Holme and Woodwalton Fens IPA
Location: Between Huntingdon & Peterborough, either side of the B660, which runs east from the A1.
Grid Reference: TL 220 873
These vast, low-lying and flooded landscapes are some of the best remnants of the great fens that once characterised East Anglia. Dominated by reeds and rushes, these watery worlds are home to rare flowers like fen violet and a rich diversity of freshwater algae called stoneworts.
Woodwalton Fen is one of Britain's oldest nature reserves and together with Holme Fen, supports a spectacular mosaic of plant-rich fen, woodland and heathland. These National Nature Reserves are also renowned for their stoneworts, beautiful algae which can be found in the clear pools and ditches along with many other rare plants.
The two reserves form part of the Great Fen Project, a 50-year project aiming to create a huge 3,700 hectare area of wetland in East Anglia.
Holme Fen is the lowest point in Britain, lying 2.75 metres (9 ft) below sea level. As well as the fen, it includes what’s considered to be the finest example of silver birch woodland in lowland Britain, home to around 500 species of fungi. The site also contains around five hectares of rare acid grassland and heath, and a remnant fragment of raised bog, an echo of the habitat that would have dominated the area centuries ago. It is the most south-easterly bog of its type in Britain.
Drainage of the surrounding farmland has caused the peat to shrink. In 1852, a cast-iron column was sunk into Holme fen until its top was level with the peat surface; today it now rises some 4 metres above ground level. Commercial peat cutting in the past has led to the creation of areas of open water, supporting marsh plants like sphagnum mosses and golden dock. Other plants to be found include climbing corydalis, twayblade, meadow rue, saw sedge, heather, cross-leaved heath and purple moorgrass.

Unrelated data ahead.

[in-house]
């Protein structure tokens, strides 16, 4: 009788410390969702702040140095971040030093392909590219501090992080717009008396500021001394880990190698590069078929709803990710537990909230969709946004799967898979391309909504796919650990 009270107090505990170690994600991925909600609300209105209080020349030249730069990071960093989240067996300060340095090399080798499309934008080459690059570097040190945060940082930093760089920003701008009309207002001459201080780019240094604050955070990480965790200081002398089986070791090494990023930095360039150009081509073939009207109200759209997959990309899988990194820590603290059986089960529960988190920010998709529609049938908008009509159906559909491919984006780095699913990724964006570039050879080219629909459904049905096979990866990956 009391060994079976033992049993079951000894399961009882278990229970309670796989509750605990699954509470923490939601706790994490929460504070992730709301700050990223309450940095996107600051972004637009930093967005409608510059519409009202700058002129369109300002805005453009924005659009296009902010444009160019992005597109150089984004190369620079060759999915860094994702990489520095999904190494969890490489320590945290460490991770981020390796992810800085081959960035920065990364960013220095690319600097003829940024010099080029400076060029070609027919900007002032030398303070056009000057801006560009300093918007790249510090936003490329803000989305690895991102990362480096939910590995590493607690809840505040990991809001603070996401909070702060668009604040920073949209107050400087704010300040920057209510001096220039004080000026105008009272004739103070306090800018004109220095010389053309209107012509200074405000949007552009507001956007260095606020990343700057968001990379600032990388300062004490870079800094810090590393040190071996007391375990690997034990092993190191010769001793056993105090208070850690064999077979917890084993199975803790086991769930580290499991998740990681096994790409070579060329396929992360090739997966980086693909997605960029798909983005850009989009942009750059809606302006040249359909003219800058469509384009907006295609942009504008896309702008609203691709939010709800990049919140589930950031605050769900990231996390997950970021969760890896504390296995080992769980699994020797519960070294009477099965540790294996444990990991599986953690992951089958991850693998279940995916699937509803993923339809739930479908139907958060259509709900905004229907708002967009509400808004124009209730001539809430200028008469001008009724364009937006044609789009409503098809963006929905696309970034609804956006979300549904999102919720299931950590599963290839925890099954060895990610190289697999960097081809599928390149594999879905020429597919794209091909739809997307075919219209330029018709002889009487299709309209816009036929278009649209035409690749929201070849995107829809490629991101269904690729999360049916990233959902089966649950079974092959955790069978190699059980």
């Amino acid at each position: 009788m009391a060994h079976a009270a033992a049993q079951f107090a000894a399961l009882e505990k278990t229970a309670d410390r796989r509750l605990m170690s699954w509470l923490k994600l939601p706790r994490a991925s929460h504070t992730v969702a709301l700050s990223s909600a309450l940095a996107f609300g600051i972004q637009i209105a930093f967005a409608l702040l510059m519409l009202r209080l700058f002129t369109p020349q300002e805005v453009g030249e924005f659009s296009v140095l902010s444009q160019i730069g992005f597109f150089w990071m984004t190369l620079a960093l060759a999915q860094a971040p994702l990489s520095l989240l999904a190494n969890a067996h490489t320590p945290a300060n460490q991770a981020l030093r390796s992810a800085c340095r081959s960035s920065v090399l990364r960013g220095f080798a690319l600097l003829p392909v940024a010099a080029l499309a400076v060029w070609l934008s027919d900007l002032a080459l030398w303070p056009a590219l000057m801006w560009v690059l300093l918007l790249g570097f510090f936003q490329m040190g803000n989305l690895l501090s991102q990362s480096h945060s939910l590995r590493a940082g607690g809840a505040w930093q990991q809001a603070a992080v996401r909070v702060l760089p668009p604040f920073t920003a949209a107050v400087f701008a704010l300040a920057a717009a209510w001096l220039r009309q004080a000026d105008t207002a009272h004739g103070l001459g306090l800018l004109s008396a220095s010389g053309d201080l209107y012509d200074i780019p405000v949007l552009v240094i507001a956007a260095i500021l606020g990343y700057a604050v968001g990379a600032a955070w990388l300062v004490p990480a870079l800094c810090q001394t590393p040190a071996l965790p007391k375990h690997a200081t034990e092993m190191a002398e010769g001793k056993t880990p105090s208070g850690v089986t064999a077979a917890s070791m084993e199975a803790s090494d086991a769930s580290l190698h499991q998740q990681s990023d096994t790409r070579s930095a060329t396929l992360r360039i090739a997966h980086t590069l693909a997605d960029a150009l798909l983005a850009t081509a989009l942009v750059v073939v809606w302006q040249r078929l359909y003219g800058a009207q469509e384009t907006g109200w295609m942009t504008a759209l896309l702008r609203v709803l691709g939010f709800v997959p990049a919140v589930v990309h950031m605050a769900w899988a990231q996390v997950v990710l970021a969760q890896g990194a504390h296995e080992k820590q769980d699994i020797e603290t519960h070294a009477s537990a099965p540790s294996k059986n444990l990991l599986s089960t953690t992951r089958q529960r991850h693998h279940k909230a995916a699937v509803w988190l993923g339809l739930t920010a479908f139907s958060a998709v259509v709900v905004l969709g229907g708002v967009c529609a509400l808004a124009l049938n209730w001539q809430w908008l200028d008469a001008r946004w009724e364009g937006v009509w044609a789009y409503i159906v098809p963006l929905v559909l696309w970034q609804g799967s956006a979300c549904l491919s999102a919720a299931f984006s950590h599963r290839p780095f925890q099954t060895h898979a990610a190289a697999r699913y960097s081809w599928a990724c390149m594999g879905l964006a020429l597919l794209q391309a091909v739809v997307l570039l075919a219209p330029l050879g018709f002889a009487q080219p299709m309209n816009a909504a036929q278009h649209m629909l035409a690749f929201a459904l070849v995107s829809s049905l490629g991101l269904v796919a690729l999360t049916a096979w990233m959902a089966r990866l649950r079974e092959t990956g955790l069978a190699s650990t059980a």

Nearby Woodwalton Fen covers an impressive 208 hectares, a mosaic of habitats interlaced with stretches of tranquil waterway and footpaths. The area was dug for peat until the 1920s after which scrub and woodland developed, but a variety of fen habitats have since been restored. These include purple moor-grass meadows with more acid-loving plants like heather, bog myrtle, tormentil and saw sedge. The tall-fen beds, thick in reeds and rushes, support a wide range of flowering plants such as meadow rue, yellow iris, swamp meadow-grass and great water dock, while the 15 km of ditches support the rare carnivorous bladderworts and water violet.
This IPA also supports two very rare plants. Fen violet is found in only two other places in the UK (although worryingly it’s not been seen at Woodwalton Fen for several years now), whilst fen woodrush is unique to Holme Fen. Only eight plants of fen woodrush have been seen in the past 10 years.Image: Woodwalton Fen © Michael Trolove CC-BY-SA 2.0